Pioneering data-driven solutions for sustainable building management
Sustainable buildings

1. The company

SPG stands at the forefront of technology consulting, specialist recruitment and software development. Under the visionary leadership of CEO Gareth Humphreys, the company has witnessed remarkable year-on-year growth, of 90% per annum, expanding its team to approximately 70 full-time employees.  

Founded in 2019, SPG’s vision is to be the most admired technology transformation team in the industry. 

Gareth Humphreys drives the company with a data-centric approach. He believes in the transformative power of data, especially in the era of Artificial Intelligence (AI). "The old cliché is that data is the new oil, and that’s truer now more than ever. Anybody that wants to do anything with the forthcoming wave of AI needs a solid data foundation on which to develop."

He envisions SPG playing a pivotal role in solving client challenges using data and automation. "We are having those conversations with clients around problems they are trying to solve with data, as well as with automation. That is dependent on data and data quality to function". The integration of AI into SPG's services is set to revolutionise how quickly new products and services can be developed, reflecting a significant shift in the industry's operational dynamics. 

2. The problem

Recognising the urgent need for sustainable solutions in building management, SPG embarked on a mission to explore the feasibility of using automated buildings to achieve significant reductions in carbon emissions and costs while optimising facility or utility usage.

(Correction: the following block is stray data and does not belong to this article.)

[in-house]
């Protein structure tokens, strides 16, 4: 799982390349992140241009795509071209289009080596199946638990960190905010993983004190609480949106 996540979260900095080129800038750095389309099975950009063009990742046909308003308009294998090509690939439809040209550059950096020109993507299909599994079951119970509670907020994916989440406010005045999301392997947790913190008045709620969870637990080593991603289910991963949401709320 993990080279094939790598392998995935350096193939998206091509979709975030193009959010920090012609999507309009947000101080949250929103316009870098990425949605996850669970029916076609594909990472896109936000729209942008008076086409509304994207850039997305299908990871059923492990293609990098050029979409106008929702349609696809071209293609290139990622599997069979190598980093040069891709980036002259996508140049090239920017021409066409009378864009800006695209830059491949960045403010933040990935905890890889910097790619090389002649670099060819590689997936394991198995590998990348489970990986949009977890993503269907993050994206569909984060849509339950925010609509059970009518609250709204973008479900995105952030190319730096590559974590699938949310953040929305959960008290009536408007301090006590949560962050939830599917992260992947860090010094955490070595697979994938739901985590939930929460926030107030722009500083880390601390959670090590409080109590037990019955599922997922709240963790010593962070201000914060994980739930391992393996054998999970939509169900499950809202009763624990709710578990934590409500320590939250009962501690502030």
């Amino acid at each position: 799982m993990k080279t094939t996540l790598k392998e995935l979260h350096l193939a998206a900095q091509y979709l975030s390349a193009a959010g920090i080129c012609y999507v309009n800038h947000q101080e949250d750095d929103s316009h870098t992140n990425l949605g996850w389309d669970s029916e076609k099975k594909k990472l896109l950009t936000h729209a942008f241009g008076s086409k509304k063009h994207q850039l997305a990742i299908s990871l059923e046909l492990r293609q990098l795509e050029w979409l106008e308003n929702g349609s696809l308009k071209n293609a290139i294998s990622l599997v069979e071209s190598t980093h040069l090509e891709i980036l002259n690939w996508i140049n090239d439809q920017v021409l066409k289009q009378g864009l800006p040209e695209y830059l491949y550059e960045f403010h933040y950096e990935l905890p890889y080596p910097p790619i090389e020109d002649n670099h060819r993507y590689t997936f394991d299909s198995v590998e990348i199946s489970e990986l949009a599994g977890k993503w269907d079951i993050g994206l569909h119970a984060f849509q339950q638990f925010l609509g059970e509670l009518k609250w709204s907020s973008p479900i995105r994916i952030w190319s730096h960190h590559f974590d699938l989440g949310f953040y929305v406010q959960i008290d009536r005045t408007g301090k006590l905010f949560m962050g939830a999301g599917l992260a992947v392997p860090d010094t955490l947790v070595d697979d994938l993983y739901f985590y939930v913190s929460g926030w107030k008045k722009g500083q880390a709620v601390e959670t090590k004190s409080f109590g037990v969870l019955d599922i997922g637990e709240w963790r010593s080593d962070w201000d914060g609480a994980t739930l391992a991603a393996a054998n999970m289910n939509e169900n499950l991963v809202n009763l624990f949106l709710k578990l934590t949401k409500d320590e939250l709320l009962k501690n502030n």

The heart of their challenge was to demonstrate the practicality of this approach. To this end, SPG worked with the National Innovation Centre for Data aiming to run simulations to predict utility usage to required accuracy, focusing on electricity demand.

The Core Web Image
                                                             The Core, Newcastle Helix. Image courtesy of Newcastle University.

3. The goal

The project charter established two primary objectives: 

  • Short term: The focus was to analyse existing data from the Core building in Newcastle, specifically to model energy usage at a floor level. This investigation was a key component of the NICD skills project.  

  • Long term: SPG aimed to leverage insights gained from this project to develop a commercial product. This product is designed to assist building utility managers in reducing utility costs and carbon emissions, aligning with SPG's broader business goals.